India struggles to fill talent void

From what had earlier started as point engagements or doing auxillary services, semiconductor design companies in India are now working on not only the leading edge technologies (which they were still doing in the past as point engagements) but also end to end projects. In doing so, the Indian design engineers have been able to broaden their skill set as compared to quite a few of their international counterparts.

When you don’t have the so called luxury to specialize in certain niches areas and are thrust with the responsibility of doing multiple design tasks in order to get a design out, well, one learns and that too fast! A positive go-getter attitude coupled with a survival instinct honed by the competitive Indian environment (which starts right from kindergarten) also does help.

The early 90’s saw design companies in India getting supplementary work albeit some in leading edge technology. Of course, cost was the major reason. Once they instilled some confidence, it morphed into a bigger part of the design cycle. They started getting not only more designs but the opportunity and the responsibility to execute a design end to end and also complex designs. However technology innovations have still not figured within their purview.

Attrition: While this rate is high and experienced engineers switch jobs, money is not always the major deciding factor. Generically speaking, fresh graduates/ engineers with a couple of years experience rate the work quality and the company branding more than money. Mid range experience engineers value work quality, responsibilities and money. Professionals who return to India after working abroad are looking for challenging opportunities. I am not saying that money is not significant but rather that if the employee retention logic is through money alone, well, mate, you are throwing the wrong carrot…Indians have always had an entrepreneurial spirit (I attribute it to the urge to remove the shackles, something linked with our political history as well as the present political scenario).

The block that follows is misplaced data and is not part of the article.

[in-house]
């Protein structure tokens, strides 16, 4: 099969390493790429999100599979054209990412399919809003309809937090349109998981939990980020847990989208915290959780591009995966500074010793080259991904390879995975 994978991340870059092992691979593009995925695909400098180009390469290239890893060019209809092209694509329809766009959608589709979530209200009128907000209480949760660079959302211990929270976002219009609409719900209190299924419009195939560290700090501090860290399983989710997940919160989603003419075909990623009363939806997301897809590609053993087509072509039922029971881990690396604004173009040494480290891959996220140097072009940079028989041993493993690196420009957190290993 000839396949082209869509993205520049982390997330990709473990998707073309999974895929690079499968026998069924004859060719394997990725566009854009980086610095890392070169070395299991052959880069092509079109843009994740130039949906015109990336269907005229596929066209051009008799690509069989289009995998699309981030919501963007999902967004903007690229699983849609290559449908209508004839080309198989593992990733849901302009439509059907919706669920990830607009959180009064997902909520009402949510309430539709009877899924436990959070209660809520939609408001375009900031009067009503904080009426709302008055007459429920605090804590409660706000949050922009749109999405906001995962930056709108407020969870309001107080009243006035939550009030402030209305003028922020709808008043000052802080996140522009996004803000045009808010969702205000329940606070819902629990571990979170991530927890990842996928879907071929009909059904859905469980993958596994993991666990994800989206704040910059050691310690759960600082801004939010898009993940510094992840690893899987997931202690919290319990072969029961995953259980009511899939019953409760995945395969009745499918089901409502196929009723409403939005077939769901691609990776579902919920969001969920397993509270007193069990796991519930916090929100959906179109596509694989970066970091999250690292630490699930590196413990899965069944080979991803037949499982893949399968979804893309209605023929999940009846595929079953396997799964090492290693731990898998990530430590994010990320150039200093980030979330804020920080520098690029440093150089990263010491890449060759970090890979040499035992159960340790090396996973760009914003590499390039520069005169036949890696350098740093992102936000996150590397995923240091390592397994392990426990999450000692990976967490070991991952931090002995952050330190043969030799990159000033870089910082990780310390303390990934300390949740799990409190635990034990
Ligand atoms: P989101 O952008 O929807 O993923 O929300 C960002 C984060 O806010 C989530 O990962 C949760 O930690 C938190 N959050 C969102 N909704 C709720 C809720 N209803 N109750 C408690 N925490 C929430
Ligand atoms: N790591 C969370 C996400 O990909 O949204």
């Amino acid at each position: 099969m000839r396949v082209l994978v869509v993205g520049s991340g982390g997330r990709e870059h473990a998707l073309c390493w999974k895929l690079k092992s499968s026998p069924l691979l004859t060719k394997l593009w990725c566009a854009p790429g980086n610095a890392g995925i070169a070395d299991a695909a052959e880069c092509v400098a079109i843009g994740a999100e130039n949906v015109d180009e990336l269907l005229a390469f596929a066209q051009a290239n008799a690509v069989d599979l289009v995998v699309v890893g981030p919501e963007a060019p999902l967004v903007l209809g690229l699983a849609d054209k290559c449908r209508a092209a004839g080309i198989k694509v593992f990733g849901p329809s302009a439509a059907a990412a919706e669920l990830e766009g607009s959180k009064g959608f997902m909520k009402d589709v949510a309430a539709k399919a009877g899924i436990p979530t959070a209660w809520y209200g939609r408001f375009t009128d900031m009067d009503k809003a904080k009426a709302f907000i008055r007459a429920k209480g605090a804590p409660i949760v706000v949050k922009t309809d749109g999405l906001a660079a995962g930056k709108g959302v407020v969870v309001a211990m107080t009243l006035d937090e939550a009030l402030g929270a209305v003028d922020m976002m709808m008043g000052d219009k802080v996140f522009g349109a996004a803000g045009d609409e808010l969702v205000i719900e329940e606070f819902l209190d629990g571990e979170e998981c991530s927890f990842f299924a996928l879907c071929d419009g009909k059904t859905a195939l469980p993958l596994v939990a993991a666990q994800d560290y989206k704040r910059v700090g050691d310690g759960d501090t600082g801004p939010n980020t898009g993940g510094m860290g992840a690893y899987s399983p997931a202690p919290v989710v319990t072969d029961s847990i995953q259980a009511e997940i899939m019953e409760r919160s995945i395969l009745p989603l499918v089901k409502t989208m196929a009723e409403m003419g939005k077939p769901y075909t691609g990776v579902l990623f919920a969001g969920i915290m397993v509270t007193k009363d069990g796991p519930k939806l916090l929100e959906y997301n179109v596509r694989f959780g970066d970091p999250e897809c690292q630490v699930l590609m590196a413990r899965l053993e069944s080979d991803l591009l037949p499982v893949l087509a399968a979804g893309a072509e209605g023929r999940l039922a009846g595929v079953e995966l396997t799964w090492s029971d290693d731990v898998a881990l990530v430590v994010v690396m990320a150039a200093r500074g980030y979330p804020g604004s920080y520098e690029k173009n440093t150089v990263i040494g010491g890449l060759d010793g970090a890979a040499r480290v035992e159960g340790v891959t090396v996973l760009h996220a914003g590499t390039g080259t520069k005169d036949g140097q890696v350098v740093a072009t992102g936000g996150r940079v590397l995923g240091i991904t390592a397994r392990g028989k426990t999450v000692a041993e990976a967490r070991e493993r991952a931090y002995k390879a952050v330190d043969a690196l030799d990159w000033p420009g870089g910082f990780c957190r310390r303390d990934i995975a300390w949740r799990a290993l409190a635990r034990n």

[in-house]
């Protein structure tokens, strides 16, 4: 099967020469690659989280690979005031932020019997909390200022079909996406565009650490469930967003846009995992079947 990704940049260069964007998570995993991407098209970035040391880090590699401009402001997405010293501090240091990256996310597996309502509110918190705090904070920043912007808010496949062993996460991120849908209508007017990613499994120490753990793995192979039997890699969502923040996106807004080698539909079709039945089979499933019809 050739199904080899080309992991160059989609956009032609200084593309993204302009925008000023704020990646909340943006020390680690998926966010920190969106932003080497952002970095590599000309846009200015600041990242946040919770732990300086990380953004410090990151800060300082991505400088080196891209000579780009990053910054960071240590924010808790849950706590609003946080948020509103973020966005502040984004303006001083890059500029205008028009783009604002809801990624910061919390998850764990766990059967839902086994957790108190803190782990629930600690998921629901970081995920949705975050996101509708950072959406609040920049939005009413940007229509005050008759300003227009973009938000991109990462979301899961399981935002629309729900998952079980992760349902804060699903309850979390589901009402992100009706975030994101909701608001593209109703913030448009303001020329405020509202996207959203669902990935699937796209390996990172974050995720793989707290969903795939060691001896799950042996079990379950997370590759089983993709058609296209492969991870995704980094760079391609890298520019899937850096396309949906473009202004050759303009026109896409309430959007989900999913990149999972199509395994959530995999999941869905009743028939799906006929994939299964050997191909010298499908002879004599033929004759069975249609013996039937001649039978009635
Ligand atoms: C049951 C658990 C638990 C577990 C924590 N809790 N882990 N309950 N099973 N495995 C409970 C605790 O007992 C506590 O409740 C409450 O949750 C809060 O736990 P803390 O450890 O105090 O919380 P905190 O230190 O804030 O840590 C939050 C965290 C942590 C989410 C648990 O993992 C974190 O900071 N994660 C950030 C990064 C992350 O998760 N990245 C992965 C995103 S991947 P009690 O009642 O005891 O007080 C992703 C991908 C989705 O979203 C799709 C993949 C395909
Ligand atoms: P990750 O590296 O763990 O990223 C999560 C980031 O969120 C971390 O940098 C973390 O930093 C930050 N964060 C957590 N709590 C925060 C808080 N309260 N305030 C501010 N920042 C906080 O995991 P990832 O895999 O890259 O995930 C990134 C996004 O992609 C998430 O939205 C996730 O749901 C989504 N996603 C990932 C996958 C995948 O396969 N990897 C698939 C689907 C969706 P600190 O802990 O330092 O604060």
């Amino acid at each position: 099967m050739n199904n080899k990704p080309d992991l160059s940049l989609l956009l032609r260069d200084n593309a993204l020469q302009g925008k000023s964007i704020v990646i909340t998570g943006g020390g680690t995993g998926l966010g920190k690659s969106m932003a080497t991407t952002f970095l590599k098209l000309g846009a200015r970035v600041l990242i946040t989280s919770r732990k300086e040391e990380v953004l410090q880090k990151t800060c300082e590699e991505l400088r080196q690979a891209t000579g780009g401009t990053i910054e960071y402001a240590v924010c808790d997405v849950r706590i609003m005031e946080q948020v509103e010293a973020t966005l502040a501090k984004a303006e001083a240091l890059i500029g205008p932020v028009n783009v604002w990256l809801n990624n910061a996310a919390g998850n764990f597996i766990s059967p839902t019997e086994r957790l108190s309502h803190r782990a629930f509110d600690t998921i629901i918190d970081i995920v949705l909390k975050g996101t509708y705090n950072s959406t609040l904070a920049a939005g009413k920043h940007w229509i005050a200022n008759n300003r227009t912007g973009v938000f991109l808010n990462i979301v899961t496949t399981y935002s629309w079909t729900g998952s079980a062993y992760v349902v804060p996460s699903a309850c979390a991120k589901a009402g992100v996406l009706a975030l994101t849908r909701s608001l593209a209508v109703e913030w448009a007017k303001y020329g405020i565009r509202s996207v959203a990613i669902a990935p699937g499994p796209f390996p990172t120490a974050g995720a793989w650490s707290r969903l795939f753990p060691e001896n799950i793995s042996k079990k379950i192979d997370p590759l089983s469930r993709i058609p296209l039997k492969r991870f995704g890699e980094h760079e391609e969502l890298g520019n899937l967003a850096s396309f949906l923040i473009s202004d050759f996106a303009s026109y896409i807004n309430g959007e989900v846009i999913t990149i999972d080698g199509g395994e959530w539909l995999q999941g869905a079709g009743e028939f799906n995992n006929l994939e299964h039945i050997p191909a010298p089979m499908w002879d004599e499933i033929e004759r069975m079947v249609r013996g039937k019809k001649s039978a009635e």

Design ecosystem: While some may say that the absence of fabs is not a hindrance to the design scene in India, the fact remains that SoCs of today are not just built on design flow, IPs and library know how. One needs to have the product know how too – and this can become a major differentiating factor. And of course, trying out a new design concept in one country, fabricating in another and waiting for it to come back in order to do the tests, not to mention the red tape which may be involved, is something which one can do without. One of the reasons why Taiwan grew to a semiconductor hub is that it had design, fabrication, packaging and testing right there. So, while presently it may not sound so much of a missing link, it will gain importance if India is to take up China.

The above article was preceded, by just a couple of days, by another article appearing in Electronic business cited India’s niche: semiconductor design services. So if the talents void increases, India risks losing the niche.

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